Sunday, June 20, 2010

Father's Day 2010

I didn't want to let another father's day pass without mentioning my dad.
This cherished photo is of my father when he was just a little boy. George Malcolm was born 99 years ago this coming July, and lost his own father right around the time this picture was taken.

My father was a brilliant man and a wonderful dad but I didn't realize just how much influence he had on me until after his death.

I intend to add to this post a little later but I just wanted to save a place for him here now on this father's day. I am feeling extremely lucky and very greatful today.

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Tuesday, March 23, 2010

Gimli is Gone...

How could I let nearly a year go by without posting? Silly question. Years just slip by, they fall away like leaves from the trees in autumn.

This entry is dedicated to Gimli the rooster. If you are not familiar with him, posts from the past will enlighten if you are interested. I'm not going to go into detail of his life as this story is mainly about his death. When his mate Brighty passed away over two years ago, he seemed to be ok with it. He was a good father to their nine half grown chicks, choosing friends and making a few enemies among the cockerels.

The photo below shows a few of the new generation and Gimli standing next to Brighty very near the end of her long life. She wasn't well. He sensed this and stayed by her side, even bowing his head to let her know he was there.

As the youngsters matured, some major fights broke out as Gimli was challenged for supreme ruler of the roost.

Gimli gave in. He decided to banish himself from the flock by night by refusing to enter the coop, choosing instead to roost in the outer covered area up in what I called 'Obama Corner' for obvious reasons. (hey, I used what I had on hand to block the wind and rain).

This worked out great til the winter set in and I began grabbing Gimli from his perch, carrying him in to the barn to a separate area, placing him on top of a bale of hay each night. After a while, I didn't have to 'grab' him anymore to keep him from escaping my arms, I would simply place my goved hands near his feet and he would step on and move to my forearm and just 'ride' to the barn without the slightest alarm. I actually think he enjoyed it as I would always give him a treat once he settled in for the night.

Northern Michigan winters are hard on chickens, but we made it through this one with no frozen toes, combs or wattles. Spring seemed to arrive early with the first day of March. Temperatures of 60 degrees and higher coaxed the flock outside of their pen to enjoy dust baths in the sun, and bare, unfrozen ground to peck and scratch.

Photo: Gimli off to the left, butt to the camera with two long curled tail-feathers. This photo was taken just two days before he died.

All was well and good until an up-and-coming younger roo began to roost out in Gimli's Obama Corner. At first, I thought they might have become friends and tried to put Gimli up there with him. Nope, not the case. I had to hunt for Gimli at night (he was never very hard to find) and bring him in to the barn leaving the new guy to fend for himself if a predator came around in the night.

The 15th of March was a gorgeous sunny day and the chickens were all out and about doing their thing when Jack our dog suddenly acted like he needed to go outside. I let him out the back slider door and he went straight to a feathered heap on the ground, stopped and sniffed at it. I ran outside to find it was dear Gimli. He looked as if he was just strolling along and fell race first into the dirt. I picked him up, he was still a bit warm, but his feet were cold and he was just not there anymore. He had no wounds, no feathers were missing, no sign of a struggle and the others were quiet. If there had been a predator such as a hawk, they all would be sounding alarm. He just up and died, I guess. Or perhaps he simply decided it was time to go.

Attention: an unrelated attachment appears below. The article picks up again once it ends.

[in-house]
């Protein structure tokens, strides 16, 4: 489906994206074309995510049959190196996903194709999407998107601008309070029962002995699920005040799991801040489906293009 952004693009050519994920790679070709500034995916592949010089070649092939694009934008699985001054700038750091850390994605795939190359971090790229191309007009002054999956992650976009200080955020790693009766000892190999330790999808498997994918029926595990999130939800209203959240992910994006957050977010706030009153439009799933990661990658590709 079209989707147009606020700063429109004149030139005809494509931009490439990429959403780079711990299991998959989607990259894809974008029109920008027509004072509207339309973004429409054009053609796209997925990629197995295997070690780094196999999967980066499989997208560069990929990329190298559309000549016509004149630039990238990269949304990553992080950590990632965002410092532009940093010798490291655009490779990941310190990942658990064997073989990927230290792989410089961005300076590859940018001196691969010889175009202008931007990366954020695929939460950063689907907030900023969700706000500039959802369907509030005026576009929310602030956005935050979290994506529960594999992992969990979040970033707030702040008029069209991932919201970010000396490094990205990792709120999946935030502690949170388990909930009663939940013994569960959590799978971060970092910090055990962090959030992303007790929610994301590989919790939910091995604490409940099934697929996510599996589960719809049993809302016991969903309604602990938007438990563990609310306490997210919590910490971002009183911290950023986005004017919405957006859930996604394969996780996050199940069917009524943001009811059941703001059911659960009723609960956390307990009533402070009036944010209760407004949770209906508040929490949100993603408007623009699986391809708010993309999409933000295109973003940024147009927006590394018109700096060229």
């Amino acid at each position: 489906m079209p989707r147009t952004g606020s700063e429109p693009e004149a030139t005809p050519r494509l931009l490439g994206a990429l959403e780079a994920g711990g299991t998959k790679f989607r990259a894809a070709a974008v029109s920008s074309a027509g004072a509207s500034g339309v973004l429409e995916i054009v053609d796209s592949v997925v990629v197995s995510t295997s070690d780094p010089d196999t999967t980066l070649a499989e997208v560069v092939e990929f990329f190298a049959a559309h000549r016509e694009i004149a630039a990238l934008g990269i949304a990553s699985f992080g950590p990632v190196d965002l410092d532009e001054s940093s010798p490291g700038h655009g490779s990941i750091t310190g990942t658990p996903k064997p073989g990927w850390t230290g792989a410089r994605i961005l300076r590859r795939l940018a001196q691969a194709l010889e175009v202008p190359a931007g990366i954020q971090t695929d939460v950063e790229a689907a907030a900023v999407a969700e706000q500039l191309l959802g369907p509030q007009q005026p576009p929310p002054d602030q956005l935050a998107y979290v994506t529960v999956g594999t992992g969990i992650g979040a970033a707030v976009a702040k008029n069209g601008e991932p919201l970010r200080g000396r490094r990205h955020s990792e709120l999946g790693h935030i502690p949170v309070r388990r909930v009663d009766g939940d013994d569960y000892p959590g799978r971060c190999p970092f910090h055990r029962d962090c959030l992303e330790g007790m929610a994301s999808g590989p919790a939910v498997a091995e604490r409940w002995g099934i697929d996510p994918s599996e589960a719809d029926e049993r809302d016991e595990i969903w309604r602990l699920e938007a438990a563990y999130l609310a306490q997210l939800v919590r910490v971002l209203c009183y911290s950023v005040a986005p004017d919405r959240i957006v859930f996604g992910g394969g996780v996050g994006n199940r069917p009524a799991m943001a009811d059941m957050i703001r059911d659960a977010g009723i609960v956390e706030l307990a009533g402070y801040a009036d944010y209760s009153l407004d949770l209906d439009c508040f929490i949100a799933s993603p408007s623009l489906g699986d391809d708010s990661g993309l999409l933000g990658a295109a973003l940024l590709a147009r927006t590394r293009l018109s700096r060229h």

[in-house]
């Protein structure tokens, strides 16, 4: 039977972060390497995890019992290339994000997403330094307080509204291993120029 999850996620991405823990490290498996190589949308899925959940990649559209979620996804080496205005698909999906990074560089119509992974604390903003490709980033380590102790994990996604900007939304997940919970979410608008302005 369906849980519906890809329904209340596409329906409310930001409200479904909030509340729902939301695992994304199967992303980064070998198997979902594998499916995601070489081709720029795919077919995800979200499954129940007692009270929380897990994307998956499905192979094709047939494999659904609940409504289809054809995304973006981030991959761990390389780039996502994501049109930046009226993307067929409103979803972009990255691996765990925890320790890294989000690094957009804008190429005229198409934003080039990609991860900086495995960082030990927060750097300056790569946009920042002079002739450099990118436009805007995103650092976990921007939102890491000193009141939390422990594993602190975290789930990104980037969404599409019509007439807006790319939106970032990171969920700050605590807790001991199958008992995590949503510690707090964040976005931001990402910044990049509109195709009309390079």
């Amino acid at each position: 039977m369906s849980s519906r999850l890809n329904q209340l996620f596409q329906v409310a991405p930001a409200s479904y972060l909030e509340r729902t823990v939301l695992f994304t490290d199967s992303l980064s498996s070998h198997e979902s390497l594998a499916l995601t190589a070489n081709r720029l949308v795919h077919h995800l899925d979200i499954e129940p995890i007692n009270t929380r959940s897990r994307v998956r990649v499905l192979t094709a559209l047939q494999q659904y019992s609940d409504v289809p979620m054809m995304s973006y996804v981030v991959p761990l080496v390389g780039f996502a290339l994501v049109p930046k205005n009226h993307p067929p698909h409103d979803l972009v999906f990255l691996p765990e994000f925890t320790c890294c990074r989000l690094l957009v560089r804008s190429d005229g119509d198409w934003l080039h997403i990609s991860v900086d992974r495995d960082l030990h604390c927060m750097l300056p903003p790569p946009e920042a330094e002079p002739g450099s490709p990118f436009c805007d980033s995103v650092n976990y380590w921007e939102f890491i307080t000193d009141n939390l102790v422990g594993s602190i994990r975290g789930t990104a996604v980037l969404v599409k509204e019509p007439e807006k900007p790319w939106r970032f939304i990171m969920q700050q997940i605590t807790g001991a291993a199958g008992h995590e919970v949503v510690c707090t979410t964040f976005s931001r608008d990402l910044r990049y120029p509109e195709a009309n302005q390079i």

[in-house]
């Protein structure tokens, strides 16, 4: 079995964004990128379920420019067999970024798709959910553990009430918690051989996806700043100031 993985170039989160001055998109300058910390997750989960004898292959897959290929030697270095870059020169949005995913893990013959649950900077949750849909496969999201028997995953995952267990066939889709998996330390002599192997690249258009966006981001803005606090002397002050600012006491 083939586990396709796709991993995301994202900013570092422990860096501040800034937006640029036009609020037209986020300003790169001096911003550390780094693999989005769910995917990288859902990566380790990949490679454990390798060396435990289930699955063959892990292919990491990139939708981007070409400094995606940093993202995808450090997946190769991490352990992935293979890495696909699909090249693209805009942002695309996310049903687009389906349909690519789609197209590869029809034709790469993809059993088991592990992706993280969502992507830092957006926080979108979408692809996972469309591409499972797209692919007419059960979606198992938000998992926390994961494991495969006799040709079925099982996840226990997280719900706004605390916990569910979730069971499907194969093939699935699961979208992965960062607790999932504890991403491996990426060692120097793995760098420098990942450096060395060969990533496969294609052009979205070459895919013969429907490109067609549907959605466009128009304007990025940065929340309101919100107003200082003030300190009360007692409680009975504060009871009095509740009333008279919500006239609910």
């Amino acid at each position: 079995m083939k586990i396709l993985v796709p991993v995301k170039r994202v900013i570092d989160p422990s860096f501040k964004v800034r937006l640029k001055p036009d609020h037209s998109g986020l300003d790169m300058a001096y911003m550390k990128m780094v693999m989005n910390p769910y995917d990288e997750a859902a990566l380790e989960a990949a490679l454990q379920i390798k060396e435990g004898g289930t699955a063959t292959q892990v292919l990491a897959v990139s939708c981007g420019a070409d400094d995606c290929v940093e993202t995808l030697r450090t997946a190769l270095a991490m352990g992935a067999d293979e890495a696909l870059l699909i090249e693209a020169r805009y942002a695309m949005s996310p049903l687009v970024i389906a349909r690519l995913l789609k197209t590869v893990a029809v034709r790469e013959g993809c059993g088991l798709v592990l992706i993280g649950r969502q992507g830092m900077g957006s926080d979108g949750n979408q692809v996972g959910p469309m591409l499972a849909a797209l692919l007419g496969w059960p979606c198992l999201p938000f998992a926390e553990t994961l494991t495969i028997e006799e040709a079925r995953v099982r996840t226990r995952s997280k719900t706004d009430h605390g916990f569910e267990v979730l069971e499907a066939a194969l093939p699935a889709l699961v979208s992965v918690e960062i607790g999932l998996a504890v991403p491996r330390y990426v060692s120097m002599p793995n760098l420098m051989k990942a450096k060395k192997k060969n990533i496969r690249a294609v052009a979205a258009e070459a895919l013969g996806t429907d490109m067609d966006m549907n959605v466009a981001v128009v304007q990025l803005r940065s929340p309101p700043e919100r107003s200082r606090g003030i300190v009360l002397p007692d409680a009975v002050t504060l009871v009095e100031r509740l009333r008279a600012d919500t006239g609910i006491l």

I placed him on a snow drift with the plan to bury him later in the day. As the sun began to set, I took Gimli out into the woods behind our house looking for the perfect resting place. I had decided not to bury him after all and just let nature take it's course. Finding a large tree fallen and uprooted, I placed him down where the roots had been which had made an opening like a small cave and walked back toward the house.

It was late enough now that all the others had gone inside for the night (even the guy that stole Gimli's roost, abandoned it that night). All at once they were making noise as if a predator was in the coop. I rushed in to find nothing was after them but they continued to squawk and holler.
I decided it was a send-off to their father (and grandfather), a chorus of farewell and safe passage. I told them all goodnight and made a quick check of the nest boxes, even though it had been several months since any eggs had been layed. There in one box was the first egg of 2010. True story.

Portrait of Gimli and Brighty by artist Mary Jill...


Thursday, April 23, 2009

Wiki'd Women

Metal junk mail. what could be cooler?

My second entry to the 2009 EBSQ Junk Mail Show. I don't know if AOL still sends out offers in these nifty little tins, but I found one that I had stashed a while back.

I sanded the lid to give it a distressed look, added snippets of my collection of envelope security linings, along with a half dozen stamps my father had saved from old correspondence from the 1950's and topped it off with vintage blue rick-rack just because.

Then I Wiki'd the women on the stamps as a bit of a history lesson. First we have:

Susan B. Anthony 1820-1906 the B. is for Brownell. American civil rights leader made famous for her role in the 19th century women's rights movement to introduce women's suffrage into the United States. She also learned to read and write at the age of three!

Martha Washington shown here on the one and a half cent. 1731-1802 The first first lady. At the tender age of 17 she married a rich planter 20 years her senior. She had four children, became a rich widow at 25 and married George two years later. George and Martha had no children together.